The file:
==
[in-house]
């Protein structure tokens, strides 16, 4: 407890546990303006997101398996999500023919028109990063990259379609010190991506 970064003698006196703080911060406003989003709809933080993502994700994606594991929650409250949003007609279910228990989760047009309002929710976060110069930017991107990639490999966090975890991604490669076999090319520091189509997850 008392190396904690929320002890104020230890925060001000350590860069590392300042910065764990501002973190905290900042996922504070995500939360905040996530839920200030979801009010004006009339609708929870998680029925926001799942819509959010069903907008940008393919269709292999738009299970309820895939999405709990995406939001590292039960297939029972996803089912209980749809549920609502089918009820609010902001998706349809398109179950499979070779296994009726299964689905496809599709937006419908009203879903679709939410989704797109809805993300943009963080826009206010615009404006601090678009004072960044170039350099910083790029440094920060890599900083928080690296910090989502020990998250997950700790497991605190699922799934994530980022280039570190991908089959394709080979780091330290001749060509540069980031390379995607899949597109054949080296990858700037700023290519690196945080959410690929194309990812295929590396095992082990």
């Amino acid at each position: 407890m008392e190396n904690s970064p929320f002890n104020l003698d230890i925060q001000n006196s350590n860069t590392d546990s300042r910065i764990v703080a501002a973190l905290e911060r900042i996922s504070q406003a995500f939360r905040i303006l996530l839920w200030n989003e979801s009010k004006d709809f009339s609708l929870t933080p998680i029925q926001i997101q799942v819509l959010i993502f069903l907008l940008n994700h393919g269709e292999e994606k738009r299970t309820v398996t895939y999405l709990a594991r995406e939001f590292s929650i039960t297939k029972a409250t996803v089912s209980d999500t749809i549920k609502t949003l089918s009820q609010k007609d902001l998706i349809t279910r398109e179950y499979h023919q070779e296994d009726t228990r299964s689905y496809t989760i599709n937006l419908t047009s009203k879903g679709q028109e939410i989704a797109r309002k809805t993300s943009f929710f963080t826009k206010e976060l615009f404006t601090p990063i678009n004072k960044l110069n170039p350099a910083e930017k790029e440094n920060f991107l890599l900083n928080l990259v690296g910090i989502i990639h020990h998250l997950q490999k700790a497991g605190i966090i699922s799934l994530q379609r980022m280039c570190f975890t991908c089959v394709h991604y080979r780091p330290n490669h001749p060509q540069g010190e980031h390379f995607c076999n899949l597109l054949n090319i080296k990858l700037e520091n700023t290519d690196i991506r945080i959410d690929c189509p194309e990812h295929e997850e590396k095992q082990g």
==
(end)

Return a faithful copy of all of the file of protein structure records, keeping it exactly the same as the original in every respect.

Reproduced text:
[in-house]
């Protein structure tokens, strides 16, 4: 407890546990303006997101398996999500023919028109990063990259379609010190991506 970064003698006196703080911060406003989003709809933080993502994700994606594991929650409250949003007609279910228990989760047009309002929710976060110069930017991107990639490999966090975890991604490669076999090319520091189509997850 008392190396904690929320002890104020230890925060001000350590860069590392300042910065764990501002973190905290900042996922504070995500939360905040996530839920200030979801009010004006009339609708929870998680029925926001799942819509959010069903907008940008393919269709292999738009299970309820895939999405709990995406939001590292039960297939029972996803089912209980749809549920609502089918009820609010902001998706349809398109179950499979070779296994009726299964689905496809599709937006419908009203879903679709939410989704797109809805993300943009963080826009206010615009404006601090678009004072960044170039350099910083790029440094920060890599900083928080690296910090989502020990998250997950700790497991605190699922799934994530980022280039570190991908089959394709080979780091330290001749060509540069980031390379995607899949597109054949080296990858700037700023290519690196945080959410690929194309990812295929590396095992082990």
């Amino acid at each position: 407890m008392e190396n904690s970064p929320f002890n104020l003698d230890i925060q001000n006196s350590n860069t590392d546990s300042r910065i764990v703080a501002a973190l905290e911060r900042i996922s504070q406003a995500f939360r905040i303006l996530l839920w200030n989003e979801s009010k004006d709809f009339s609708l929870t933080p998680i029925q926001i997101q799942v819509l959010i993502f069903l907008l940008n994700h393919g269709e292999e994606k738009r299970t309820v398996t895939y999405l709990a594991r995406e939001f590292s929650i039960t297939k029972a409250t996803v089912s209980d999500t749809i549920k609502t949003l089918s009820q609010k007609d902001l998706i349809t279910r398109e179950y499979h023919q070779e296994d009726t228990r299964s689905y496809t989760i599709n937006l419908t047009s009203k879903g679709q028109e939410i989704a797109r309002k809805t993300s943009f929710f963080t826009k206010e976060l615009f404006t601090p990063i678009n004072k960044l110069n170039p350099a910083e930017k790029e440094n920060f991107l890599l900083n928080l990259v690296g910090i989502i990639h020990h998250l997950q490999k700790a497991g605190i966090i699922s799934l994530q379609r980022m280039c570190f975890t991908c089959v394709h991604y080979r780091p330290n490669h001749p060509q540069g010190e980031h390379f995607c076999n899949l597109l054949n090319i080296k990858l700037e520091n700023t290519d690196i991506r945080i959410d690929c189509p194309e990812h295929e997850e590396k095992q082990g």